On Friday, the Central Statistics Office or CSO released its first Advance Estimates of India’s gross domestic product (GDP) growth in the ongoing financial year. It calculated that GDP growth in 2016-17 would be 7.1 per cent, down from 7.6 per cent in 2015-16. Growth will be boosted, in particular, according to the CSO, by a good showing from the agricultural sector. After two consecutive drought years, in which agriculture shrank by 0.2 per cent and then grew by only 1.2 per cent, the sector is projected to post a very healthy 4.2 per cent growth this year. The first impression for many was that demonetisation would not affect the Indian economy as much as feared — but that is an unwarranted conclusion. These estimates of full-year growth are largely based on data only until October 31, 2016, and so demonetisation, which was announced on November 8, and its impact on the Indian economy, have not, in fact, been included while arriving at these figures.
Even without demonetisation’s ill-effects showing up in the data, there is more than enough to be concerned about. Most worryingly, the investment slowdown must be taken into consideration. The CSO suggests that gross fixed capital formation, or GFCF, the usual indicator for investment, will actually decline in 2016-17. It grew a reasonable 3.9 per cent in 2015-16. Even this is based on extremely doubtful assumptions. In fact, the GFCF fell by 4.4 per cent in the first half of the year, the portion for which the data are actually in. In order to project it falling by just 0.2 per cent over the whole year, the CSO has had to assume it will grow handsomely from October onward, during months in which economic activity is expected to take a significant knock because of demonetisation. Most other estimates of ongoing or planned investment are not as rosy. Data from the Centre for Monitoring Indian Economy, or CMIE, showed new project announcements were at a three-quarter low in December. A rebound will have to be extremely sharp; and, certainly, there are no signs of it in sentiment at the moment. Some have wondered if the government will be able to make up the difference. But the government has already expanded itself considerably in previous years and has limited room to spend more. In any case, public investment is dwarfed in scale by private corporate investment.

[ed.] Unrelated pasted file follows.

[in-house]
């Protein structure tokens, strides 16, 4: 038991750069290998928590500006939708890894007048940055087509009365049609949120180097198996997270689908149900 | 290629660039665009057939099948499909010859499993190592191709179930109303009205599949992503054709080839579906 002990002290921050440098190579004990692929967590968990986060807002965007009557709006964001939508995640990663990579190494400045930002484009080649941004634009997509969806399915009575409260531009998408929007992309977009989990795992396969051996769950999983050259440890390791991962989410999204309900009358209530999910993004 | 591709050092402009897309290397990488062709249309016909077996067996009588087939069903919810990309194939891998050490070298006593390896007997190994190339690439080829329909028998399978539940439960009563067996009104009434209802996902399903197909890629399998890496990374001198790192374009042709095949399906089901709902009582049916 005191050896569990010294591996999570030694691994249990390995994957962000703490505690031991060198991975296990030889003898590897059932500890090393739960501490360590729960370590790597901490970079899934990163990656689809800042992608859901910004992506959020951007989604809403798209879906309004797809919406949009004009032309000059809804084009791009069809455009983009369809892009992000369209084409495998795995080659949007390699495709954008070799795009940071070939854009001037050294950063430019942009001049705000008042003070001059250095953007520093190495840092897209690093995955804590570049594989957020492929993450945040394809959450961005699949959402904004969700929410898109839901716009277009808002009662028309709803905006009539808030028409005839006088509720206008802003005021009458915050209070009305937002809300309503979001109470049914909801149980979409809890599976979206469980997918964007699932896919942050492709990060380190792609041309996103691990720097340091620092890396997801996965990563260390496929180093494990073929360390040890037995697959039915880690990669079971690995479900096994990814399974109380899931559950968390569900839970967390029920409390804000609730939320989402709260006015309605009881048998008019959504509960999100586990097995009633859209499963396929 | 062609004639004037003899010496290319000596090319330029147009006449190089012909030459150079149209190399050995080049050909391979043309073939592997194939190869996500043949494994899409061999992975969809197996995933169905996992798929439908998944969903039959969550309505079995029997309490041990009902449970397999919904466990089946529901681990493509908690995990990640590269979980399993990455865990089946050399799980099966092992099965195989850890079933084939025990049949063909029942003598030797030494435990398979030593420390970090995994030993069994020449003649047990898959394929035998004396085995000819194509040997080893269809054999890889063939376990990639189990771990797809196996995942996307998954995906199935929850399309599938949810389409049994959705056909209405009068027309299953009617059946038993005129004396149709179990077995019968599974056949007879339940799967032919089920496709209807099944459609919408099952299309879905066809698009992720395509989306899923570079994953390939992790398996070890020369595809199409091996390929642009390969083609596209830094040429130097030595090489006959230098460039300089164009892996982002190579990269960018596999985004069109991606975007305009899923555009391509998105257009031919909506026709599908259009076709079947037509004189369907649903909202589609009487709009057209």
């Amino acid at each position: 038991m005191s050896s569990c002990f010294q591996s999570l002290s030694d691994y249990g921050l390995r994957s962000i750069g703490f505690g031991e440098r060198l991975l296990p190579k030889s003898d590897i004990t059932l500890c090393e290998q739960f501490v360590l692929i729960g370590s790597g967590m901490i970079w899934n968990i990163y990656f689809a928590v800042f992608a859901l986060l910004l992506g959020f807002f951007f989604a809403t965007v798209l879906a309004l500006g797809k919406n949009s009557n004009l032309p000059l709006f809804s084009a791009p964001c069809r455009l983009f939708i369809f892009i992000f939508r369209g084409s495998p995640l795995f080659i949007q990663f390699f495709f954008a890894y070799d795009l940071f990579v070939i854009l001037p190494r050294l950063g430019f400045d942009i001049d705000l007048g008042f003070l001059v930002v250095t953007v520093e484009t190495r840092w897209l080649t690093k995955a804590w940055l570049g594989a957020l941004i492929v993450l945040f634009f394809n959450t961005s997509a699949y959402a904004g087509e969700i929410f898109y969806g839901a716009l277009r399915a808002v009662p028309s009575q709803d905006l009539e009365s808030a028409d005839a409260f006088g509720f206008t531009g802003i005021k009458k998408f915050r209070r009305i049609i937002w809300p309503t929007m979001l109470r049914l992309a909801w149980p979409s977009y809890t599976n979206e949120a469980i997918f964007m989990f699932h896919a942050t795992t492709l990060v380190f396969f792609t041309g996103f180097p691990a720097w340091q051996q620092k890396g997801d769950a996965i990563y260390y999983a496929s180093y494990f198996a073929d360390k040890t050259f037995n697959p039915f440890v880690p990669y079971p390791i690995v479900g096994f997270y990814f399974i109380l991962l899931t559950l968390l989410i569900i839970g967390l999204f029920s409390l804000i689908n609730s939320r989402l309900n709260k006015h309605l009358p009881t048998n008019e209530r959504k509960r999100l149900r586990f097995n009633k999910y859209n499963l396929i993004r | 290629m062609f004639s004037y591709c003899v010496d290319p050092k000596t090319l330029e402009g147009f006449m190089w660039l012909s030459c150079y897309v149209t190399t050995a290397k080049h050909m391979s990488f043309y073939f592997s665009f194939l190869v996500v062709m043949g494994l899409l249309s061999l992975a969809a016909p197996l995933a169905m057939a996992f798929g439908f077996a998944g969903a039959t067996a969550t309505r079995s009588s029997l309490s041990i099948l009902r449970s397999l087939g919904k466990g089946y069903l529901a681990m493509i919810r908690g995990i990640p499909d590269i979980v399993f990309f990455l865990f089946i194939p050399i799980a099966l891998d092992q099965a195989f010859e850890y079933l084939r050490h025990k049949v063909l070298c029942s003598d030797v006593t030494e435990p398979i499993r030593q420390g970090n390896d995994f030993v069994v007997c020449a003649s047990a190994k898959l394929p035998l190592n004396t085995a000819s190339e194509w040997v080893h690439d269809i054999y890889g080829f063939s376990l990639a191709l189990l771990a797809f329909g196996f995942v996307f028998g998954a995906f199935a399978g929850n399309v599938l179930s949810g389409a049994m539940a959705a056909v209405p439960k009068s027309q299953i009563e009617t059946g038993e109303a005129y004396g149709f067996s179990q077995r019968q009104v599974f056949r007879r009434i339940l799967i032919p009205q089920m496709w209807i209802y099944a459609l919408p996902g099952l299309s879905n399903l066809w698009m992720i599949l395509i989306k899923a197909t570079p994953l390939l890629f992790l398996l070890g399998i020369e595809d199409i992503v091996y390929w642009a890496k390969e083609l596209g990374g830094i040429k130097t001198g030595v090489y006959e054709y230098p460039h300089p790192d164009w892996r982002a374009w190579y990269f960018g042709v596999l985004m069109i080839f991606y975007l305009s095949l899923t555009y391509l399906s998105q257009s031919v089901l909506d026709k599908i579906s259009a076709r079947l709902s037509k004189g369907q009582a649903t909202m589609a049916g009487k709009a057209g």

The government will have other work to do, according to the CSO estimates. In the last financial year, government expenditure grew two per cent; this year, it is supposed to grow almost 24 per cent. Though this is largely because of the outgo on account of the Pay Commission recommendations, the growth should worry watchers of the fisc. Indeed, the implications of these figures for the process of framing the Union Budget
are disturbing. Traditionally, the first Advance Estimates are used as a basis for the Budget
arithmetic. But this year, it will be unwise for the government to take the figures without a pinch of salt. Although the nominal GDP is indeed projected to be higher than what the Budget
surmised, which would indicate some fiscal space, the effects of demonetisation and a continued investment slowdown will have to be factored into the Budget’s mathematics if it is to be considered at all credible.